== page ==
Posted by: Patrick Allen Foster | July 29, 2014

Blogging World War I: July 29, 1914: The British Fleet Prepares for War

July 29, 1914 – GREAT BRITAIN – At this point, the British Empire is not at war. Nor are France, Germany, or Russia – not yet at any rate. Austria has declared war on little Serbia, but, strictly speaking, Britain has very little strategic stake in the Balkans, and the fate of Serbia has a very tenuous connection to Britain’s national interest, if that. A large European war is coming, everyone agrees – but it’s still possible that Britain might sit this one out, just as the island nation did during the Franco-Prussian War some 44 years earlier.

Nevertheless, if Britain does enter the war in the next few days or weeks, it should take steps now to make sure that its armed forces are ready when the word Go comes. Such, anyway, is the thinking of Winston Churchill, First Lord of the Admiralty in Henry Asquith’s Liberal government.

A few days earlier, on Sunday, July 26, the Royal Fleet was completing previously scheduled maneuvers, with full crews at war strength. The ships were due to disperse at 0700 on July 27, some to home ports, some to other exercises at sea. The fleet would disperse, and for the ships returning to port, the crews too would disperse, some for leave, others for training schools or other assignments. On July 26, Churchill sent an order that the fleet should not disperse. So matters stood for two days.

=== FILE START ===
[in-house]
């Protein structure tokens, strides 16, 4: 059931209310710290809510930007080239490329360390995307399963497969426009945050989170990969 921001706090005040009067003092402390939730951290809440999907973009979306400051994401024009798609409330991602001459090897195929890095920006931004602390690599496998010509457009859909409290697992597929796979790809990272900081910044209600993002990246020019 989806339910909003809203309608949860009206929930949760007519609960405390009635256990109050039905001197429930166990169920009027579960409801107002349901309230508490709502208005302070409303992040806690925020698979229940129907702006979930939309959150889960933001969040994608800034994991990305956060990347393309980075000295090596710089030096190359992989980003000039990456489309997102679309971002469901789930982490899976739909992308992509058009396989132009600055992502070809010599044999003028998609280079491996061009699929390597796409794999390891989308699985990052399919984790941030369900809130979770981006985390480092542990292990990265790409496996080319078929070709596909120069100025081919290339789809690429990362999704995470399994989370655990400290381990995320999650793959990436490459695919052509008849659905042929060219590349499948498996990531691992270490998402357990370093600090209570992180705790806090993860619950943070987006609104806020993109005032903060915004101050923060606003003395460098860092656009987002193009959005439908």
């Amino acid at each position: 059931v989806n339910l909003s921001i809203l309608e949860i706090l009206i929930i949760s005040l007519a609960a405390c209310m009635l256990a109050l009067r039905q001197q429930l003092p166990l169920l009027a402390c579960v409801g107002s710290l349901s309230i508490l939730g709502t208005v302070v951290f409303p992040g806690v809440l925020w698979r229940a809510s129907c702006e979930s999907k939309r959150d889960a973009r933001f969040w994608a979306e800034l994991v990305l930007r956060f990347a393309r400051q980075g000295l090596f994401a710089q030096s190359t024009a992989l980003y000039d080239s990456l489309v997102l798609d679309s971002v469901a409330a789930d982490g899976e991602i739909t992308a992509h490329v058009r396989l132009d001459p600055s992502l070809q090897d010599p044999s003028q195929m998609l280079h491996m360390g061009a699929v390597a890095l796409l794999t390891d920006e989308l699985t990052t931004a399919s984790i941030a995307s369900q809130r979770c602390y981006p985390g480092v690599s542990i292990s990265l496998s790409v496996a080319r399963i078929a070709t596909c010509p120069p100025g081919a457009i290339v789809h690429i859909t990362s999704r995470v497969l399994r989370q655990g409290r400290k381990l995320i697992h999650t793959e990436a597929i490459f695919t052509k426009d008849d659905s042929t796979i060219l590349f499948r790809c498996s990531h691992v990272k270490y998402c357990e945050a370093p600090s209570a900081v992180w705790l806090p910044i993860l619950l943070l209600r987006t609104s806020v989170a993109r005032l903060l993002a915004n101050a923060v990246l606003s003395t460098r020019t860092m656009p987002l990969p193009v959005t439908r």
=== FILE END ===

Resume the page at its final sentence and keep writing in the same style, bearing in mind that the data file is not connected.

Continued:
From Barbara Tuchman, The Guns of August (p. 93):

Holding the fleet together was not enough; it must be got, as Churchill expressed it in capitals, to its “War Station.” The primary duty of a fleet, as Admiral Mahan, the Clauswitz of naval warfare, had decreed, was to remain “a fleet in being.” In the event of war the British fleet, upon which an island nation depended for its life, had to establish and maintain mastery of the ocean trade routes; it had to protect the British Isles from invasion; it had to protect the Channel and the French coasts in fulfillment of the pact with France; it has to keep concentrated in sufficient strength to win any engagement if the German fleet sought battle; and above all it had to guard itself against that new and menacing weapon of unknown potential, the torpedo. The fear of a sudden, undeclared torpedo attack haunted the Admiralty.

On July 28 Churchill gave orders for the fleet to sail to its war base at Scapa Flow, far to the north at the tip of mist-shrouded Orkney in the North Sea.

The fleet set sail from Portland for Scapa Flow on July 29.

(It’s not clear to me how the British fleet was supposed to “protect the Channel and the French coasts” from Scotland, but then, I’m not an expert in naval warfare.)

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